In this month’s Lead the Change interview Davíd G. Martínez highlights challenges and opportunities for students and educators to work toward fostering systemic equity in schools. Martinez is an Assistant Professor in the Department of Educational Leadership and Policies at the College of Education of the University of South Carolina where he focuses on connecting policy knowledge and praxis through multi-method inquiry. The LtC series is produced by Alex Lamb and colleagues from the Educational Change Special Interest Group of the American Educational Research Association. A pdf of the fully formatted interview is available on the LtC website.
Lead the Change: The 2023 AERA theme is “Interrogating Consequential Education Research in Pursuit of Truth” and charges researchers and practitioners with creating and using education research to disrupt institutionalized forms of discrimination. The call urges scholars to challenge traditional methods of inquiry in order to create increasingly useful, responsive, and equity-oriented research that can be used by schools to develop informed policies and practices to better support students. What specific responsibility do educational change scholars have in this space? What steps are you taking to heed this call?
Davíd G. Martínez: Educators, practitioners, and scholars often work together to ameliorate the challenges in education, (e.g, lack of sufficient school funding, educator and leadership burnout and churn, anti-Blackness, and lack of cultural context) (Baker et al., 2021; DeMatthews et al., 2022; Martínez & Vasquez-Heilig, 2022; Watson & Baxley, 2021). Change is occurring, and all stakeholders should be hopeful, but transformation is slow in public schools. At times, seemingly indifferent political regimes exacerbate pre-existing challenges (Tran et al., 2022). Schools are extremely intricate organizations teeming with energy and nuanced in so many ways, and hardworking partners in practice (i.e., students, teachers, administrators) work tirelessly to maintain schools despite these challenges.
The membership of AERA is a community of thought-provoking individuals who care deeply about education, kids, teachers, leaders, parents, and each other. AERA’s 2023 theme focused on systemic inequity continues to guide this focus through an intellectual and spiritual community of Educational Change scholars. The 2023 AERA theme reminds scholars that to support education is an act of daring and an act of strength. To realize this power, scholars must act in solidarity with practitioners. AERA urges its members to critically consider the potential for supporting equitable educational praxis through research that directly informs policy and practice. The 2023 AERA theme is meaningful because it asks scholars as individuals in unique positions of power to acutely recognize our unfinished-ness, recognize our partners in practice, and recognize how we can best support their work.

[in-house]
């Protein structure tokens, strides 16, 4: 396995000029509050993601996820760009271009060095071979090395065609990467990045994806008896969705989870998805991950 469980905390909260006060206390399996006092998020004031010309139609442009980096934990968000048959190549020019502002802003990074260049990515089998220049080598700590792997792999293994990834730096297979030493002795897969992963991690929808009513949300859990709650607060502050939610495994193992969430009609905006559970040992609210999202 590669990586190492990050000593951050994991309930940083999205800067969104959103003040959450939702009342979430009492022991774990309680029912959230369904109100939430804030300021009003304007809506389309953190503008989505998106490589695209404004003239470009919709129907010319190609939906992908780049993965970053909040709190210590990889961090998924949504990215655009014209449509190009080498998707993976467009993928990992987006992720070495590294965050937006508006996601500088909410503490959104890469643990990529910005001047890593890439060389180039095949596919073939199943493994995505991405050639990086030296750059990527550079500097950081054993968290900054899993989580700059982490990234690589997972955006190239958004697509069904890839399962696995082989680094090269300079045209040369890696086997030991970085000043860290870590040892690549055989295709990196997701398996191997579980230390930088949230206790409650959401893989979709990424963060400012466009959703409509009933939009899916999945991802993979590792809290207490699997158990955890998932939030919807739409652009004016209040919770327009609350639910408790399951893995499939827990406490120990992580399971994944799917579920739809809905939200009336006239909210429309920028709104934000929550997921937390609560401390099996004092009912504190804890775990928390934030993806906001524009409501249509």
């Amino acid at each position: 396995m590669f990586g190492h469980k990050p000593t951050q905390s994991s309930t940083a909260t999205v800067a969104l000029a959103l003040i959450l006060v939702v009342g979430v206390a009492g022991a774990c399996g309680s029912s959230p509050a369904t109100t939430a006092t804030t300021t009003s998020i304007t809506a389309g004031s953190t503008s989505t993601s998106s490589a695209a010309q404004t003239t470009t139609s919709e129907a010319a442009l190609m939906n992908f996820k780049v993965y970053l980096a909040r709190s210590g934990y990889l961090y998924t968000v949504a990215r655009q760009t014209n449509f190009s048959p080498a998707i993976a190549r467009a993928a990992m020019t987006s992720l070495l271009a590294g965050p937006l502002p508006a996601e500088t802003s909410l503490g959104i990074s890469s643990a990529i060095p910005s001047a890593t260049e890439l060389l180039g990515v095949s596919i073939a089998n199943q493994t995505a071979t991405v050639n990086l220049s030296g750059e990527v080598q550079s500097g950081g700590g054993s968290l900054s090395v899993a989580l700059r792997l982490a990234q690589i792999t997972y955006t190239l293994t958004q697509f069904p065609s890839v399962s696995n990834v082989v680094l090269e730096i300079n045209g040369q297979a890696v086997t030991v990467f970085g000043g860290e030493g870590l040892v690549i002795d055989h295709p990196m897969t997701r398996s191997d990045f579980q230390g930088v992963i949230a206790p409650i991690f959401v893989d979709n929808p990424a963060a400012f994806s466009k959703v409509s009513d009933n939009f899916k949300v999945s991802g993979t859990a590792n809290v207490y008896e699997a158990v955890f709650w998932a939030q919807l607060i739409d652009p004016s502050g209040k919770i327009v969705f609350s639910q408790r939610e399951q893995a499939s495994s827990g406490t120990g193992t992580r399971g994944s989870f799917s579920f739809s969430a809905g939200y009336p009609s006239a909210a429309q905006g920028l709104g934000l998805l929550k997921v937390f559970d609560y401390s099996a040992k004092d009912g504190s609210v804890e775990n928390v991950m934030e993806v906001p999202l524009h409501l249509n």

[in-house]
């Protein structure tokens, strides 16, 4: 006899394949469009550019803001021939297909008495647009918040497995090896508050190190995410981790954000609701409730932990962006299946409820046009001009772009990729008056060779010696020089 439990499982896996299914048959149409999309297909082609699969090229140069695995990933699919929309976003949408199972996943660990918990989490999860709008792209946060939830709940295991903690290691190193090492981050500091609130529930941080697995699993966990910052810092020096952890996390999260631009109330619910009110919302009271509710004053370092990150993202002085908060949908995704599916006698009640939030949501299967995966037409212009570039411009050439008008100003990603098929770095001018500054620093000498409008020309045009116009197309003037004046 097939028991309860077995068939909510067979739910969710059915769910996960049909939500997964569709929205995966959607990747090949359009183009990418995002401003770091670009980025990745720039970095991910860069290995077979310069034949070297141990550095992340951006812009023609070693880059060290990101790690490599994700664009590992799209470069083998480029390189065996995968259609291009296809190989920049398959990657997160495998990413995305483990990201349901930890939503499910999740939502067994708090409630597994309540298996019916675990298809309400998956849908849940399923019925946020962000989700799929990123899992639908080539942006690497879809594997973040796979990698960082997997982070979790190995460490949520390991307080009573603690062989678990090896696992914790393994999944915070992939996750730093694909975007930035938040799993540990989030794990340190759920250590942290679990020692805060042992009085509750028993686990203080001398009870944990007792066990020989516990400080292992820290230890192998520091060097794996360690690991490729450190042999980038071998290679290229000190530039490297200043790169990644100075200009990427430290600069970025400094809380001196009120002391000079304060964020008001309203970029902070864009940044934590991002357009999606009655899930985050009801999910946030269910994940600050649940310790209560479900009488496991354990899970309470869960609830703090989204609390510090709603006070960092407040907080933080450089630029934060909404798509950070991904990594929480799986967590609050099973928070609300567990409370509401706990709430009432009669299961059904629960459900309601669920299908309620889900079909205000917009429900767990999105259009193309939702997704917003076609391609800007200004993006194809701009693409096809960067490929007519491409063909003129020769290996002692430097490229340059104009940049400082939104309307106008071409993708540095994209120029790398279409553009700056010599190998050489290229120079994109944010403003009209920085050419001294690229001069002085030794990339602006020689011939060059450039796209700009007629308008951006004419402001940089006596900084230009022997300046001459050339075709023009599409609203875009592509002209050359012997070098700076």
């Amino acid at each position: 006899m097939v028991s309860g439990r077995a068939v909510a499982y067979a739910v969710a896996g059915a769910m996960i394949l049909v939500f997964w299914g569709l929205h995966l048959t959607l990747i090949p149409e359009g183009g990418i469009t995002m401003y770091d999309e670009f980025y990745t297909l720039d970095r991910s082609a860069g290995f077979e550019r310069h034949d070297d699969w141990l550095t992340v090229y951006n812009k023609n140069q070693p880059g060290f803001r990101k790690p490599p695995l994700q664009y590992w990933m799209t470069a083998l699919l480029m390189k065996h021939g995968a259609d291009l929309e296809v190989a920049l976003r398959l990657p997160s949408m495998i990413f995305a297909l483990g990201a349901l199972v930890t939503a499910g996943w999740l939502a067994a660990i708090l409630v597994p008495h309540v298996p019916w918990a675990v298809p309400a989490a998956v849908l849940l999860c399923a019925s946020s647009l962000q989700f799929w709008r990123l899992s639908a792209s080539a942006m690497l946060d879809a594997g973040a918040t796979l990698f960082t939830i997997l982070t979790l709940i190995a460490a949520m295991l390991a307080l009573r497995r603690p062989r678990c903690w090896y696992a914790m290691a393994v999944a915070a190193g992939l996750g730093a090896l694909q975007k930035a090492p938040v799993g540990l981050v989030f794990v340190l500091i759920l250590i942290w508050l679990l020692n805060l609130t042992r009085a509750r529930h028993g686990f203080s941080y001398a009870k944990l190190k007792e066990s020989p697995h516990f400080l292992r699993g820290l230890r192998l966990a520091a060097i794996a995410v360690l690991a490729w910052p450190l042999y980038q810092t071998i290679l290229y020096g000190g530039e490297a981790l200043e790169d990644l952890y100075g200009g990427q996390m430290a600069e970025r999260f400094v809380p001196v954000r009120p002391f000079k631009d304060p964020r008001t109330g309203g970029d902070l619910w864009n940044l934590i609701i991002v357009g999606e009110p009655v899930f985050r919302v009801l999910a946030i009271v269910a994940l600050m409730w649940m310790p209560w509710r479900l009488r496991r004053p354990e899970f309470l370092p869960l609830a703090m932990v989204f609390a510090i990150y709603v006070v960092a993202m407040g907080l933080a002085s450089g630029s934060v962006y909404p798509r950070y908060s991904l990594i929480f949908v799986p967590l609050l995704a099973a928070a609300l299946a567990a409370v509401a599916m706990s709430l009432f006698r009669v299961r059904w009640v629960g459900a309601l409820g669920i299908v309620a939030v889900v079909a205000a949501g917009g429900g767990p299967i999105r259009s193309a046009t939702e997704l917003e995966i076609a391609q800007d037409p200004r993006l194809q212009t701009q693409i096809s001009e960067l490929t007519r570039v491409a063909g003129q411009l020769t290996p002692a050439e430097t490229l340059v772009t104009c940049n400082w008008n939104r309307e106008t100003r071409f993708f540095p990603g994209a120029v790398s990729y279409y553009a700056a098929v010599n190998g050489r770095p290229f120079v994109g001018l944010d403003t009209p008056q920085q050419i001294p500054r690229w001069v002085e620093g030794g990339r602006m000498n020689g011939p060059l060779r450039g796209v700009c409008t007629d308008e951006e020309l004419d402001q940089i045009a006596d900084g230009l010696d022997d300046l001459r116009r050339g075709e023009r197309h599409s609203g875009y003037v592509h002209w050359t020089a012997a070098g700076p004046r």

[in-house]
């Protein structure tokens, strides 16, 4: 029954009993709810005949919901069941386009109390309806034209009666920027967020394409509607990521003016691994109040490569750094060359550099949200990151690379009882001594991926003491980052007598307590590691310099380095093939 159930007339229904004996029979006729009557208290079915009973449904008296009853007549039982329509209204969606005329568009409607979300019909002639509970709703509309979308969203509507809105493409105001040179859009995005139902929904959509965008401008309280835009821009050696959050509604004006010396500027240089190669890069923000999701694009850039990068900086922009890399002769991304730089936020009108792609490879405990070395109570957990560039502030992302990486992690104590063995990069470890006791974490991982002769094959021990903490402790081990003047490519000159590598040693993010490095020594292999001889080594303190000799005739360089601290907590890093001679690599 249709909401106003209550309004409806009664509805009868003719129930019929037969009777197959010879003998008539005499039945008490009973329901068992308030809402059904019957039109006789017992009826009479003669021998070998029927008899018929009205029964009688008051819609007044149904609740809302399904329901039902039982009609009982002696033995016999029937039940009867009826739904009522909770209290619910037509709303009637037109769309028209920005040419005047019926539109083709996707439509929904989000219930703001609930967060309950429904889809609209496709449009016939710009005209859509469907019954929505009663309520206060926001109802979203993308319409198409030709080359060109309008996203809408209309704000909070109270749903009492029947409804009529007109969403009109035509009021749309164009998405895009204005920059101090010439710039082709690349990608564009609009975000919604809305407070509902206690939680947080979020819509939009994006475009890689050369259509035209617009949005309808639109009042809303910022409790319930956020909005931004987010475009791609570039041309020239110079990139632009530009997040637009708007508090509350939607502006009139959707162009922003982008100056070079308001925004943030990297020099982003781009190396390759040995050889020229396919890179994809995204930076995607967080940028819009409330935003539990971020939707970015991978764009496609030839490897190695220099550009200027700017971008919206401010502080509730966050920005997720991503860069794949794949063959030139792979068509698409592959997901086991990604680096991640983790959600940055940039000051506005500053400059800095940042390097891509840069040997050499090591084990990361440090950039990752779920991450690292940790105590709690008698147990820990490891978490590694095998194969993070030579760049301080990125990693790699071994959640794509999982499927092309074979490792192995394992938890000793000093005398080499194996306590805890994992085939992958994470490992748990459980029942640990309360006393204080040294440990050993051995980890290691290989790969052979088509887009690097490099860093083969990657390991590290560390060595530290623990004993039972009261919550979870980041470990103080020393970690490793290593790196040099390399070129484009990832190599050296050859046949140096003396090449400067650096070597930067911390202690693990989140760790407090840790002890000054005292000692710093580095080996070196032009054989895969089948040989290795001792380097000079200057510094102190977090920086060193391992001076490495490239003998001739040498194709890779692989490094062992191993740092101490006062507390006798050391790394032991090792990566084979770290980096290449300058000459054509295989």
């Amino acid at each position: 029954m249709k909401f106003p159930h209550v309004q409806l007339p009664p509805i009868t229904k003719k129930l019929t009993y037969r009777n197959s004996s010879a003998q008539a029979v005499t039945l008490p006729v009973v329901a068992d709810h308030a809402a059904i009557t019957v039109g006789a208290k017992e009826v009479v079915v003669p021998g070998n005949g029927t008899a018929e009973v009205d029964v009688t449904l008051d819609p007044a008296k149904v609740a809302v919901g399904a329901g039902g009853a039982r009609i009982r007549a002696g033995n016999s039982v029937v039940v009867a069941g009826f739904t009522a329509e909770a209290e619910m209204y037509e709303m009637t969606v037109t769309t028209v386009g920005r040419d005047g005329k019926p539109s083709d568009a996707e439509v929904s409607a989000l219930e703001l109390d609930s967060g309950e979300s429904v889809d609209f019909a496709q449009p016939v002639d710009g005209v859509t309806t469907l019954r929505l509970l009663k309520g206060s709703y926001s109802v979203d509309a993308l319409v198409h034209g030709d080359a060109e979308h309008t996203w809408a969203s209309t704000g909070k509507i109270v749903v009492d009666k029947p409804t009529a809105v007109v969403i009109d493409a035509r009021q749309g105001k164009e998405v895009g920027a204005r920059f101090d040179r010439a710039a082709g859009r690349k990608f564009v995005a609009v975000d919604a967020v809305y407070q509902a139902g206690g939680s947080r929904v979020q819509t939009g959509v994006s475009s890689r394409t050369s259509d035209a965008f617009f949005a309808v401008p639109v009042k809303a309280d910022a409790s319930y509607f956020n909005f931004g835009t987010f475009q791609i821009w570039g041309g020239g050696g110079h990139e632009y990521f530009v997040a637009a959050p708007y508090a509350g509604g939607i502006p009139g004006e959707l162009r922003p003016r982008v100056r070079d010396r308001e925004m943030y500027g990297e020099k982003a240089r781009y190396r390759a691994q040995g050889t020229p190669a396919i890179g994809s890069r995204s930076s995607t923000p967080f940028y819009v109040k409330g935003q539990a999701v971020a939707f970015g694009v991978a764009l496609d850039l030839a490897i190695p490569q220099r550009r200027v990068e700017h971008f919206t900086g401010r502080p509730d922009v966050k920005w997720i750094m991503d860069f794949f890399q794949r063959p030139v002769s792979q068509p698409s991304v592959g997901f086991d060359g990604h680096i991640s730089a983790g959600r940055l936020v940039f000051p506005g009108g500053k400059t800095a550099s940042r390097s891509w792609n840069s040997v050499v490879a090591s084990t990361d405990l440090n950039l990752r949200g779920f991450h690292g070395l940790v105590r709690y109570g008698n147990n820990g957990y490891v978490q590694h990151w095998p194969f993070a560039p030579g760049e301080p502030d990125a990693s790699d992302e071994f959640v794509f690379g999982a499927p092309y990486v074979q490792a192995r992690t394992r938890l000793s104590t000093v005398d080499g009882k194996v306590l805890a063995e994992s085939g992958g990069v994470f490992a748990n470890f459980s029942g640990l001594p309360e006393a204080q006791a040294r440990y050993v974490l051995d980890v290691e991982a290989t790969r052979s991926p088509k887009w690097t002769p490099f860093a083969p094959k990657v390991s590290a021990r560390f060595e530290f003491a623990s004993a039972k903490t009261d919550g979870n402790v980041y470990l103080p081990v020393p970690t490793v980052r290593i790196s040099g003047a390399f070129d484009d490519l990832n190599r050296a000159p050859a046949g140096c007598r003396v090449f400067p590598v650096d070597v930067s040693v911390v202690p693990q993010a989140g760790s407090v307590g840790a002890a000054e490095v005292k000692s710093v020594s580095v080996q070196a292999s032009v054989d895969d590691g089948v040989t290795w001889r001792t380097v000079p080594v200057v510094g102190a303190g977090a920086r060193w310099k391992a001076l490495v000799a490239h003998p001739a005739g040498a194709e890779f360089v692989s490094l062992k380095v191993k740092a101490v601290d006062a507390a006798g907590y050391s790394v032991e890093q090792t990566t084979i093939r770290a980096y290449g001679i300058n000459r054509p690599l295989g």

So, what can the AERA community do? Many of AERA’s members are already engaged in positive practices that build community. Many scholars collaborate with partners in practice to understand the intricacies of education. From my purview, many of AERA’s members listen to practitioners and do so intently. We seek partners in practice who can support our working knowledge of students, classrooms, schools, and districts, and the daily challenges they face. Many of us seek this knowledge to understand how we can best situate our work so it is practical and useful. The 2023 AERA theme is a positive way to acknowledge that our work is not done and to challenge our academic community to continue cultivating the solidarity we require to create positive change in schools.
LtC: In your work, you use legal, policy, and finance frameworks to examine funding inequity and its dire consequences for minoritized school districts, arguing that poverty and racism are systemic issues to be addressed as such. What are some of the major lessons the field of Educational Change can learn from your work and experience?
DM: In my research, I seek to provoke and create purposeful, critical tension. From my perspective, I want to make explicit that historical policy and law which persecuted people of color, or sanctioned our murder, lead to modern socio-economic constraints (Bell, 2004; Martínez & Vasquez-Heilig, 2022; O’Connell, 2012). To understand modern socio-economic constraints, we must acknowledge the oppression of minoritized peoples, and the advent of laws entrenched in white supremacy that prevented minoritized people from accumulating wealth (Osworth, 2022; Rothstein, 2017). This system of oppression still exists and a cursory, even anecdotal, assessment of schools as a microcosm of this reality requires our consideration.